Sancho rode on his ass like a patriarch, with his alforjas and bota,and longing to see himself soon governor of the island his masterhad promised him. Don Quixote decided upon taking the same route androad he had taken on his first journey, that over the Campo deMontiel, which he travelled with less discomfort than on the lastoccasion, for, as it was early morning and the rays of the sun fell onthem obliquely, the heat did not distress them.

And now said Sancho Panza to his master, "Your worship will takecare, Senor Knight-errant, not to forget about the island you havepromised me, for be it ever so big I'll be equal to governing it."

To which Don Quixote replied, "Thou must know, friend SanchoPanza, that it was a practice very much in vogue with theknights-errant of old to make their squires governors of the islandsor kingdoms they won, and I am determined that there shall be nofailure on my part in so liberal a custom; on the contrary, I meanto improve upon it, for they sometimes, and perhaps most frequently,waited until their squires were old, and then when they had had enoughof service and hard days and worse nights, they gave them some titleor other, of count, or at the most marquis, of some valley or provincemore or less; but if thou livest and I live, it may well be thatbefore six days are over, I may have won some kingdom that hasothers dependent upon it, which will be just the thing to enablethee to be crowned king of one of them. Nor needst thou count thiswonderful, for things and chances fall to the lot of such knights inways so unexampled and unexpected that I might easily give thee evenmore than I promise thee."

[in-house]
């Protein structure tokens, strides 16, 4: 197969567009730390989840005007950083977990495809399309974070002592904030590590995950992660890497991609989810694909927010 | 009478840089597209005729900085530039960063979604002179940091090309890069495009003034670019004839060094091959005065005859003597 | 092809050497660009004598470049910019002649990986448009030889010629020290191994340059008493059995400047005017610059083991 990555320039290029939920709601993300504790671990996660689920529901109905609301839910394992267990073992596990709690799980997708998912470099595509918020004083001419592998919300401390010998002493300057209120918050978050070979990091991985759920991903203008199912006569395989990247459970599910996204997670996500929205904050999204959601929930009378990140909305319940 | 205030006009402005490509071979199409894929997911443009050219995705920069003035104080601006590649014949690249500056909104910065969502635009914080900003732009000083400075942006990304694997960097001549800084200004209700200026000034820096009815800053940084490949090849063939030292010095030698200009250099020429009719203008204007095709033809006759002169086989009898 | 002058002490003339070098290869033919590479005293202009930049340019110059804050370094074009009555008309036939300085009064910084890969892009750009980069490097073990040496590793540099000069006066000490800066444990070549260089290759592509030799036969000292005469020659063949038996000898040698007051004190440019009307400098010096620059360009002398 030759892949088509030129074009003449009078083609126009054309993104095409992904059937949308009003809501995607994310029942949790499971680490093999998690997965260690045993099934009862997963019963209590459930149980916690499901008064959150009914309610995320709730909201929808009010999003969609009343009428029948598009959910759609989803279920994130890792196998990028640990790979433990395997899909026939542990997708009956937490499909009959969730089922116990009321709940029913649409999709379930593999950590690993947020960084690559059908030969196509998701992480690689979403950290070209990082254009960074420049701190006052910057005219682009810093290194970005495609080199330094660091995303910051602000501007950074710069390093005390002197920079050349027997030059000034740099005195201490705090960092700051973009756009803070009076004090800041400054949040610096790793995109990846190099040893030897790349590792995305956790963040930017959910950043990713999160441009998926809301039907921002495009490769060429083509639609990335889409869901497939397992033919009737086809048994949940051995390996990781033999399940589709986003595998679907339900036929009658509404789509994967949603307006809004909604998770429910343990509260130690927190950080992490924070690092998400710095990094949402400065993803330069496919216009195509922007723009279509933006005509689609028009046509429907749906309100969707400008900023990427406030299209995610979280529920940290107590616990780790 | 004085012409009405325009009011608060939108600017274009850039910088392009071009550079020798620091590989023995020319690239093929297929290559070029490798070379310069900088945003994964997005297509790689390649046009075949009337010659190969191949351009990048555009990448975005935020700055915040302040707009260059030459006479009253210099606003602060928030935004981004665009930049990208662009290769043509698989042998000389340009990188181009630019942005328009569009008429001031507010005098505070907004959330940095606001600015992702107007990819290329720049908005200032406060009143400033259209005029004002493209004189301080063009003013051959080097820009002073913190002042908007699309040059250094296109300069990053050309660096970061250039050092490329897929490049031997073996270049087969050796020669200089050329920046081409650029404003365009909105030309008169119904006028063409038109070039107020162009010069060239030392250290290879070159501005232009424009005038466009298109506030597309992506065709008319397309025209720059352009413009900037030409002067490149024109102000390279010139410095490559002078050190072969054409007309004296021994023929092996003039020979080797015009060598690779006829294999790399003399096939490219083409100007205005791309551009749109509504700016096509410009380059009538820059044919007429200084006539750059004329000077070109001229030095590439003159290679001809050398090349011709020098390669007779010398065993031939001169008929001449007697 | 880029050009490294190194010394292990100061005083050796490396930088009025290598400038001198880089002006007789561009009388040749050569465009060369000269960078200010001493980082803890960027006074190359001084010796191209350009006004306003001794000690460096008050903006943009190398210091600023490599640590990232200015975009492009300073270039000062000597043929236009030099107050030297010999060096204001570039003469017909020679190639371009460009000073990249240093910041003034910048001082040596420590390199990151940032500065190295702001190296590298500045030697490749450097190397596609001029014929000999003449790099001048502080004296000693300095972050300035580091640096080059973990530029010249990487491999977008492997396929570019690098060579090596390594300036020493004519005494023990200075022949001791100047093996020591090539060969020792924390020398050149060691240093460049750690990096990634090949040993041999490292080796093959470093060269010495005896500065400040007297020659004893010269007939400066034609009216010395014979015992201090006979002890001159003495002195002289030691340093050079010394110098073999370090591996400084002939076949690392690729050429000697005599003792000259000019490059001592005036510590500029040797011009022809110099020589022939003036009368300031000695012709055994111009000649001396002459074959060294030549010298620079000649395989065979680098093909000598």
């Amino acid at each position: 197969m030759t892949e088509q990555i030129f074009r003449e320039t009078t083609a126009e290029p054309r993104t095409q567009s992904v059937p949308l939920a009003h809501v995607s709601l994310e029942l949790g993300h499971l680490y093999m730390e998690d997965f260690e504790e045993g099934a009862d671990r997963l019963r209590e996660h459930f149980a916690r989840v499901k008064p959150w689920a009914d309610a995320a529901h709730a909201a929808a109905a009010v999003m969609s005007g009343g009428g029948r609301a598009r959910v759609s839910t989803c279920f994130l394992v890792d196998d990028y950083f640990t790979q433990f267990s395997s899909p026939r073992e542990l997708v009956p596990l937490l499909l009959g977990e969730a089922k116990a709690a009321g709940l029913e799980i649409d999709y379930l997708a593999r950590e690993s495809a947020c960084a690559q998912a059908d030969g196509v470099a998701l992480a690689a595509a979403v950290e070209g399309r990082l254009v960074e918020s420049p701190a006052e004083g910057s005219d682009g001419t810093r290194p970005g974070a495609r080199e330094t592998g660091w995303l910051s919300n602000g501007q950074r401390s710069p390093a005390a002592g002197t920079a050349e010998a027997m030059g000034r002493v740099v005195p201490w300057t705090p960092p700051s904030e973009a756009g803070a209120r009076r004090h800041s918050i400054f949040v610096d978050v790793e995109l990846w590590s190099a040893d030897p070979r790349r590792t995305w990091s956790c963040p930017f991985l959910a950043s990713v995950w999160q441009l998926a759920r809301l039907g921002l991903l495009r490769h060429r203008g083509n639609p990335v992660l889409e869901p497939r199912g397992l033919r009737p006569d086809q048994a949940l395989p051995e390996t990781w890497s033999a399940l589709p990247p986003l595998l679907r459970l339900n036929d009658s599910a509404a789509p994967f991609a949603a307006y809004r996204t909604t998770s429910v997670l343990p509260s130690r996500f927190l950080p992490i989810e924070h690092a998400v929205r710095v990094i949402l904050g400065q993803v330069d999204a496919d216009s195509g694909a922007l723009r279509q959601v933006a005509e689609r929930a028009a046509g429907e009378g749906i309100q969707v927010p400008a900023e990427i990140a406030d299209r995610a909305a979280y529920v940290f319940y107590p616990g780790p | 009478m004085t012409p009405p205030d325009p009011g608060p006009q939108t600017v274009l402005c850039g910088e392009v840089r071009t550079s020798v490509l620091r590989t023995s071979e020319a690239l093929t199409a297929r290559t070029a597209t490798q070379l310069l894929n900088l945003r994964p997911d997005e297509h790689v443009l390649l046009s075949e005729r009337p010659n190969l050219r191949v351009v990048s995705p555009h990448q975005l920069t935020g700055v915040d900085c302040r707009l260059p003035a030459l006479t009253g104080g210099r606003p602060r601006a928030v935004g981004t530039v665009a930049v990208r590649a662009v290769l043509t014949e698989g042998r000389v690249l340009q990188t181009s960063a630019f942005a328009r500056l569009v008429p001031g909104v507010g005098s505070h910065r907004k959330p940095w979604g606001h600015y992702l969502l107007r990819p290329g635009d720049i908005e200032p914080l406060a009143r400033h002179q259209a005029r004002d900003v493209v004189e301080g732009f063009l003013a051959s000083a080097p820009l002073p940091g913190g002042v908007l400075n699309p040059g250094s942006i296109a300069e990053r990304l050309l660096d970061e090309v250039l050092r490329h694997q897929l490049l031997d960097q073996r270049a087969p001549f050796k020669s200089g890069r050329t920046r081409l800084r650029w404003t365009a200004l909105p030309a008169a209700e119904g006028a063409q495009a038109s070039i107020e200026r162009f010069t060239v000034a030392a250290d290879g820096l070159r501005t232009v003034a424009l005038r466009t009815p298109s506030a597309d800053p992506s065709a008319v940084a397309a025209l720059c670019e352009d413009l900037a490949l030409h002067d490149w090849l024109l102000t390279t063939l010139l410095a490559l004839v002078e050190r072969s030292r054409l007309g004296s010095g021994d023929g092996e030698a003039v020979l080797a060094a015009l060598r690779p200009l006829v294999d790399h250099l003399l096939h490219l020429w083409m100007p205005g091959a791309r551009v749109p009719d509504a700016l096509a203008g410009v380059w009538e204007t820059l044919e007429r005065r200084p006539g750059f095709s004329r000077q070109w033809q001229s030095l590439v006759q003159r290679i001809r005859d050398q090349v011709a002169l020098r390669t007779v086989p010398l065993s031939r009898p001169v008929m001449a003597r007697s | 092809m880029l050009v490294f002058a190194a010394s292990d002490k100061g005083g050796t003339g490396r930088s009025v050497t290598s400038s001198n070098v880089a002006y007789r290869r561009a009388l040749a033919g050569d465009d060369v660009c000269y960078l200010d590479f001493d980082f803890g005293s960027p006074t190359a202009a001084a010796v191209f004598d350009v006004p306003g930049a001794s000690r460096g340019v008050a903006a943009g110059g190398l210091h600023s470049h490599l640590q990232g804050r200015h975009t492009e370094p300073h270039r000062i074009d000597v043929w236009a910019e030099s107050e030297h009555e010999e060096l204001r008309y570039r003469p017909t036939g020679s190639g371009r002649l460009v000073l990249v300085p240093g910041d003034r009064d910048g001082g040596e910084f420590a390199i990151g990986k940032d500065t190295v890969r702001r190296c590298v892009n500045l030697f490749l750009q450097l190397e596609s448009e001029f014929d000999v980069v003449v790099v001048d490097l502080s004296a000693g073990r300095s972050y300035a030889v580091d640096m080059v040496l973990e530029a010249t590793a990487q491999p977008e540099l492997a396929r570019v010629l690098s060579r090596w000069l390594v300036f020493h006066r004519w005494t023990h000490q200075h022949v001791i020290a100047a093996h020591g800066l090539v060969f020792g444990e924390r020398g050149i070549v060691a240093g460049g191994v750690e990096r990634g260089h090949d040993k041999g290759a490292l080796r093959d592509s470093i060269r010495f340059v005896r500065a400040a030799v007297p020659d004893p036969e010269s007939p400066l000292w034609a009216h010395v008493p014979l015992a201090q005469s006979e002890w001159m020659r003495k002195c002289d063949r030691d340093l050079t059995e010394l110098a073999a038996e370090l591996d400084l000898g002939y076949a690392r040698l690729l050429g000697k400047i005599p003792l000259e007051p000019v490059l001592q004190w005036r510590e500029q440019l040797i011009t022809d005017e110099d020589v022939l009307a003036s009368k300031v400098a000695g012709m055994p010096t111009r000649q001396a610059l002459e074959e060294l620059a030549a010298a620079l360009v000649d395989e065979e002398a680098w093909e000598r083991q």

"In that case," said Sancho Panza, "if I should become a king by oneof those miracles your worship speaks of, even Juana Gutierrez, my oldwoman, would come to be queen and my children infantes."

"Well, who doubts it?" said Don Quixote.

"I doubt it," replied Sancho Panza, "because for my part I ampersuaded that though God should shower down kingdoms upon earth,not one of them would fit the head of Mari Gutierrez. Let me tell you,senor, she is not worth two maravedis for a queen; countess will fither better, and that only with God's help."

"Leave it to God, Sancho," returned Don Quixote, "for he will giveher what suits her best; but do not undervalue thyself so much as tocome to be content with anything less than being governor of aprovince."

"I will not, senor," answered Sancho, "specially as I have a manof such quality for a master in your worship, who will know how togive me all that will be suitable for me and that I can bear."

CHAPTER VIII

OF THE GOOD FORTUNE WHICH THE VALIANT DON QUIXOTE HAD IN THETERRIBLE AND UNDREAMT-OF ADVENTURE OF THE WINDMILLS, WITH OTHEROCCURRENCES WORTHY TO BE FITLY RECORDED

At this point they came in sight of thirty forty windmills thatthere are on plain, and as soon as Don Quixote saw them he said to hissquire, "Fortune is arranging matters for us better than we could haveshaped our desires ourselves, for look there, friend Sancho Panza,where thirty or more monstrous giants present themselves, all ofwhom I mean to engage in battle and slay, and with whose spoils weshall begin to make our fortunes; for this is righteous warfare, andit is God's good service to sweep so evil a breed from off the face ofthe earth."

"What giants?" said Sancho Panza.

"Those thou seest there," answered his master, "with the longarms, and some have them nearly two leagues long."

"Look, your worship," said Sancho; "what we see there are not giantsbut windmills, and what seem to be their arms are the sails thatturned by the wind make the millstone go."